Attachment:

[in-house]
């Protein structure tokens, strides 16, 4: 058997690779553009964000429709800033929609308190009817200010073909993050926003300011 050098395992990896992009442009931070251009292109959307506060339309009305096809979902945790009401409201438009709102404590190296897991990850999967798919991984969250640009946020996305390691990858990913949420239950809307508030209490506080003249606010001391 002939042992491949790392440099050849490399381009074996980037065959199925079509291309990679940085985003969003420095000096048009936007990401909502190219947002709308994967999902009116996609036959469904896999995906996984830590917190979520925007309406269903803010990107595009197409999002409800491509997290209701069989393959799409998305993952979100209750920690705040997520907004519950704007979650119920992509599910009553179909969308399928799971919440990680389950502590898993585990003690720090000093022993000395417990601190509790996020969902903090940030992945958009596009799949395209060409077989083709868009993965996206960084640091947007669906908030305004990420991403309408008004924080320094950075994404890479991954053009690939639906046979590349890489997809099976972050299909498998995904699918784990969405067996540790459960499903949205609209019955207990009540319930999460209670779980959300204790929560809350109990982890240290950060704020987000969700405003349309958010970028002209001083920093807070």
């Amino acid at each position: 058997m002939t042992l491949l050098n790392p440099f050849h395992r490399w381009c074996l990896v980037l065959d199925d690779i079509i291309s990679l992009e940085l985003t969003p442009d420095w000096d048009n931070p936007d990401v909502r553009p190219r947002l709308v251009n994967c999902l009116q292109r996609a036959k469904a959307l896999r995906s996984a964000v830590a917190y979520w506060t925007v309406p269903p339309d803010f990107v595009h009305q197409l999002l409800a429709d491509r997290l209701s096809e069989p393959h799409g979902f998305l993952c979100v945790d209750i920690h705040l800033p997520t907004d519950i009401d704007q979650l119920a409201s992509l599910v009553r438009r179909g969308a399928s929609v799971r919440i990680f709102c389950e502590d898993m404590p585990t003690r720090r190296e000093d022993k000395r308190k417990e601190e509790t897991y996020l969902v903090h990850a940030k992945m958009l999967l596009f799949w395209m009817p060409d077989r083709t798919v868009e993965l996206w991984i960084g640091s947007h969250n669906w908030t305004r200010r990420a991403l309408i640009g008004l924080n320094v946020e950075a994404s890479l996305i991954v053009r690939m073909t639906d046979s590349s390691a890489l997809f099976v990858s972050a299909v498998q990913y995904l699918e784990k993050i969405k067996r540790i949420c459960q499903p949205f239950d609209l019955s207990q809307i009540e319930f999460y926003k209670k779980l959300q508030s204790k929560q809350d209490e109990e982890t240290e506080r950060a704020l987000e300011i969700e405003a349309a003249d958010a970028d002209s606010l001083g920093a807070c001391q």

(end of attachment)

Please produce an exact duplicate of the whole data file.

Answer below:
[in-house]
């Protein structure tokens, strides 16, 4: 058997690779553009964000429709800033929609308190009817200010073909993050926003300011 050098395992990896992009442009931070251009292109959307506060339309009305096809979902945790009401409201438009709102404590190296897991990850999967798919991984969250640009946020996305390691990858990913949420239950809307508030209490506080003249606010001391 002939042992491949790392440099050849490399381009074996980037065959199925079509291309990679940085985003969003420095000096048009936007990401909502190219947002709308994967999902009116996609036959469904896999995906996984830590917190979520925007309406269903803010990107595009197409999002409800491509997290209701069989393959799409998305993952979100209750920690705040997520907004519950704007979650119920992509599910009553179909969308399928799971919440990680389950502590898993585990003690720090000093022993000395417990601190509790996020969902903090940030992945958009596009799949395209060409077989083709868009993965996206960084640091947007669906908030305004990420991403309408008004924080320094950075994404890479991954053009690939639906046979590349890489997809099976972050299909498998995904699918784990969405067996540790459960499903949205609209019955207990009540319930999460209670779980959300204790929560809350109990982890240290950060704020987000969700405003349309958010970028002209001083920093807070």
């Amino acid at each position: 058997m002939t042992l491949l050098n790392p440099f050849h395992r490399w381009c074996l990896v980037l065959d199925d690779i079509i291309s990679l992009e940085l985003t969003p442009d420095w000096d048009n931070p936007d990401v909502r553009p190219r947002l709308v251009n994967c999902l009116q292109r996609a036959k469904a959307l896999r995906s996984a964000v830590a917190y979520w506060t925007v309406p269903p339309d803010f990107v595009h009305q197409l999002l409800a429709d491509r997290l209701s096809e069989p393959h799409g979902f998305l993952c979100v945790d209750i920690h705040l800033p997520t907004d519950i009401d704007q979650l119920a409201s992509l599910v009553r438009r179909g969308a399928s929609v799971r919440i990680f709102c389950e502590d898993m404590p585990t003690r720090r190296e000093d022993k000395r308190k417990e601190e509790t897991y996020l969902v903090h990850a940030k992945m958009l999967l596009f799949w395209m009817p060409d077989r083709t798919v868009e993965l996206w991984i960084g640091s947007h969250n669906w908030t305004r200010r990420a991403l309408i640009g008004l924080n320094v946020e950075a994404s890479l996305i991954v053009r690939m073909t639906d046979s590349s390691a890489l997809f099976v990858s972050a299909v498998q990913y995904l699918e784990k993050i969405k067996r540790i949420c459960q499903p949205f239950d609209l019955s207990q809307i009540e319930f999460y926003k209670k779980l959300q508030s204790k929560q809350d209490e109990e982890t240290e506080r950060a704020l987000e300011i969700e405003a349309a003249d958010a970028d002209s606010l001083g920093a807070c001391q």